Newspaper article The Canadian Press

Study: New Immigrants to Canada Not Sold on Upcoming Express Entry System

Newspaper article The Canadian Press

Study: New Immigrants to Canada Not Sold on Upcoming Express Entry System

Article excerpt

Study: Newcomers not sold on express entry

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OTTAWA - A newly released government study suggests newcomers to the country have misgivings about Ottawa's intention to ensure would-be immigrants possess skills that are in demand in Canada.

The respondents to the study wondered why Ottawa isn't doing more to find jobs for qualified immigrants already here but who "have been frustrated by the lack of recognition of their credentials and their inability to acquire a sufficient amount of Canadian experience."

The government's new express entry system, launching in January, will allow Canadian employers to select skilled candidates from abroad if there are no Canadians or permanent residents available for the work.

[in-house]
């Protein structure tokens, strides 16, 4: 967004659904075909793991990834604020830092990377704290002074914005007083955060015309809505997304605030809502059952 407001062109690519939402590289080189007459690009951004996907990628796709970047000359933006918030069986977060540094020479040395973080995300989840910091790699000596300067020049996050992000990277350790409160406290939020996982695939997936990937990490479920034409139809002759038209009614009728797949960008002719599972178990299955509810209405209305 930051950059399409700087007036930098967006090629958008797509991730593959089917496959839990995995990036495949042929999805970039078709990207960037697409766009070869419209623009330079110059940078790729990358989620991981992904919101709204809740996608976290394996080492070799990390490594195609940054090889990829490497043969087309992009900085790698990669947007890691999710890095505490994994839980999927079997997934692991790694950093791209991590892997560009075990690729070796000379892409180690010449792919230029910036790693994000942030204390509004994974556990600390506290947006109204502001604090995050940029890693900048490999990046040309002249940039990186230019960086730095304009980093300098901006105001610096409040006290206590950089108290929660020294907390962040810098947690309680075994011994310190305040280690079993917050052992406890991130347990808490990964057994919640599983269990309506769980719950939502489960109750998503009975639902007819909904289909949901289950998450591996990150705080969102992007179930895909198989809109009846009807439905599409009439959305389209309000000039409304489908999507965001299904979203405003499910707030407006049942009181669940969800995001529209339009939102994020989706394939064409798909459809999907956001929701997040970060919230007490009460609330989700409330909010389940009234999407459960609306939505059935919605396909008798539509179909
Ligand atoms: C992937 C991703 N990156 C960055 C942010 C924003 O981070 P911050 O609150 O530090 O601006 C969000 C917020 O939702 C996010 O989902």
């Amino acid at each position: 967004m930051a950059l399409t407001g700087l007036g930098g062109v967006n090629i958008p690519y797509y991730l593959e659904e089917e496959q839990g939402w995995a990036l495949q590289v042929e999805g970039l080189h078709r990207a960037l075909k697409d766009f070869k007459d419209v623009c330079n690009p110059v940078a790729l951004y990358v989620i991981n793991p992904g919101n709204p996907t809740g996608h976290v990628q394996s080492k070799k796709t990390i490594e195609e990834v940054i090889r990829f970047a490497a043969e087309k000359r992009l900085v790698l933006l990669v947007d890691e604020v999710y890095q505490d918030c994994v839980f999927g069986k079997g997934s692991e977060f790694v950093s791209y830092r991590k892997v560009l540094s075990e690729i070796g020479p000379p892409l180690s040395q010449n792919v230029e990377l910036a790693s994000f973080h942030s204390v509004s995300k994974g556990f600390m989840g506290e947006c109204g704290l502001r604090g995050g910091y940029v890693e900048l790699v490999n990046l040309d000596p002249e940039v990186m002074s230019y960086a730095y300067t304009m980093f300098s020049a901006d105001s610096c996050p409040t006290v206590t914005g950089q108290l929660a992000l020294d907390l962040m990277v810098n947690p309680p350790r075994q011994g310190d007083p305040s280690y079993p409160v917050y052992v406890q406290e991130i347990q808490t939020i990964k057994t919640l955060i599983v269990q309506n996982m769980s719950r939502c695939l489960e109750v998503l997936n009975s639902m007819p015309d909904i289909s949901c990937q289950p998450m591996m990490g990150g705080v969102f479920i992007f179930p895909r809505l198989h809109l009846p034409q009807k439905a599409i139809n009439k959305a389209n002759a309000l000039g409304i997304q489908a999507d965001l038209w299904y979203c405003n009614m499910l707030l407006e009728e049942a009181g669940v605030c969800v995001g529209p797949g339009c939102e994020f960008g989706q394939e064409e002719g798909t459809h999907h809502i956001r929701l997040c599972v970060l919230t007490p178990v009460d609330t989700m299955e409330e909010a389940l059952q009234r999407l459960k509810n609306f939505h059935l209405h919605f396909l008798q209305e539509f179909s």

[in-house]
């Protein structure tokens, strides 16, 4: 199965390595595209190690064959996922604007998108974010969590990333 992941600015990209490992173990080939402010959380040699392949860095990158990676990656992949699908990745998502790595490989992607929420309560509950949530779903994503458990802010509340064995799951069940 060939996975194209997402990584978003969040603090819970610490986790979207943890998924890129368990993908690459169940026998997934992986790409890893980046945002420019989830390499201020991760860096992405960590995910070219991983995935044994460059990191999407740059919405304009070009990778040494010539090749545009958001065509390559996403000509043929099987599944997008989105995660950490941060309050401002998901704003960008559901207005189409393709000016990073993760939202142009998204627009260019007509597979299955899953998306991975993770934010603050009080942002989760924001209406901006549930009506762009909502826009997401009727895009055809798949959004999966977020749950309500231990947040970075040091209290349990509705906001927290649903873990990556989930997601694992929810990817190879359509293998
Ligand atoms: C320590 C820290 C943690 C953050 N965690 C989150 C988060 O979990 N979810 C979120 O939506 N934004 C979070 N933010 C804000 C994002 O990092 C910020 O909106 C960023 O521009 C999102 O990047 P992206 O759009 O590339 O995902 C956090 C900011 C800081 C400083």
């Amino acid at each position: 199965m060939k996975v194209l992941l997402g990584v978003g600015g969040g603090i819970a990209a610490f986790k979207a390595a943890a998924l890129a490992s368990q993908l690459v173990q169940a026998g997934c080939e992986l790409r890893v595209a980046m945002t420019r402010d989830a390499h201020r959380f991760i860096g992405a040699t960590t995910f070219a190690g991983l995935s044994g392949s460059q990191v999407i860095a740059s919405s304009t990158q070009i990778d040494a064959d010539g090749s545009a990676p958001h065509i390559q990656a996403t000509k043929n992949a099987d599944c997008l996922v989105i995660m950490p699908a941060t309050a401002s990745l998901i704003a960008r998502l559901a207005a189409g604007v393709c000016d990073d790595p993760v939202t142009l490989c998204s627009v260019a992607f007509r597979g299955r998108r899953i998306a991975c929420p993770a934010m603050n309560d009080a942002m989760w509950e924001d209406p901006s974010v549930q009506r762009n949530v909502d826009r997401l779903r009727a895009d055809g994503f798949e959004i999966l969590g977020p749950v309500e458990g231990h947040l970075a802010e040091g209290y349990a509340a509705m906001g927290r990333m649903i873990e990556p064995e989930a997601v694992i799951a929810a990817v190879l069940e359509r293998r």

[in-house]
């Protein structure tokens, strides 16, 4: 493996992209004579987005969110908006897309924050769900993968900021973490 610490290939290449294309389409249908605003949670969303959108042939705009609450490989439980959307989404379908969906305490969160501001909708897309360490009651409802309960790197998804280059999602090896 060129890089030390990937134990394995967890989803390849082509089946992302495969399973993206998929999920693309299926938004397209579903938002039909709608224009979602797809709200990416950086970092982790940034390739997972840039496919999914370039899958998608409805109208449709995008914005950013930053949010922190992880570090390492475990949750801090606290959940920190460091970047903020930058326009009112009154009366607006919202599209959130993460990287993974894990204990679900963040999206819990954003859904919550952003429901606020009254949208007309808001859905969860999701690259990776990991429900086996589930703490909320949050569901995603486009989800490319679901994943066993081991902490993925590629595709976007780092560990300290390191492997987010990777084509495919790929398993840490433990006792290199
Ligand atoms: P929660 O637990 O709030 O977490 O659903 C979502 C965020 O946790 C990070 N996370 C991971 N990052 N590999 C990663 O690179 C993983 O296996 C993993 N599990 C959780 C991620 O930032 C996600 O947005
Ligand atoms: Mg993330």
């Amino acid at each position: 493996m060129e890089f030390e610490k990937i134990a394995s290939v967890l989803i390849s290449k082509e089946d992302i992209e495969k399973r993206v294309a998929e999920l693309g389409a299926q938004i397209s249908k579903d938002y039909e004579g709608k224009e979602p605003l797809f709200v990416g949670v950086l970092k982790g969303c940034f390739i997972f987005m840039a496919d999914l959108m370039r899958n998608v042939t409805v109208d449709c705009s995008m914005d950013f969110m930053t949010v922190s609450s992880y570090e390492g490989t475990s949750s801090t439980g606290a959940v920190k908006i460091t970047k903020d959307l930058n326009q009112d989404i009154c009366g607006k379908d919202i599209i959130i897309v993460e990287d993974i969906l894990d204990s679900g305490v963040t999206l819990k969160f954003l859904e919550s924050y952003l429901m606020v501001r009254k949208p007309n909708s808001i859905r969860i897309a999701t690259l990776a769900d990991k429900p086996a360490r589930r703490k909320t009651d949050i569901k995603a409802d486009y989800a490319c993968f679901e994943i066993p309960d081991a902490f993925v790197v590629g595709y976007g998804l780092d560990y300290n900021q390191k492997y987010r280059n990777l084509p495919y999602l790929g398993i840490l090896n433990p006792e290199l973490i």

Express entry candidates who are offered jobs or nominated under the so-called provincial nominee program will be invited to apply for permanent residency.

The government hopes the new system will reduce the need for temporary foreign workers and help address the country's supposed skills shortage. Immigration Minister Chris Alexander has called express entry a "top priority" for his department.

"Express entry promises to be a game-changer for Canadian immigration and Canada's economy," he said recently. "It will revolutionize the way we attract skilled immigrants and get them working here faster."

But the Ipsos Reid study, commissioned by Citizenship and Immigration earlier this year, suggests newcomers in 14 focus groups located in seven communities across the country weren't sold on the new system.

"A number of participants in all sessions wondered why the government was focusing on those who have yet to immigrate to Canada rather than those who have already immigrated," the study states.

The respondents, from a mix of ages and socio-economic backgrounds, also questioned the integrity of the process.

They were "quick to caution that the potential for fraudulent behaviour" was real, whether on the part of applicant or the prospective employer. …

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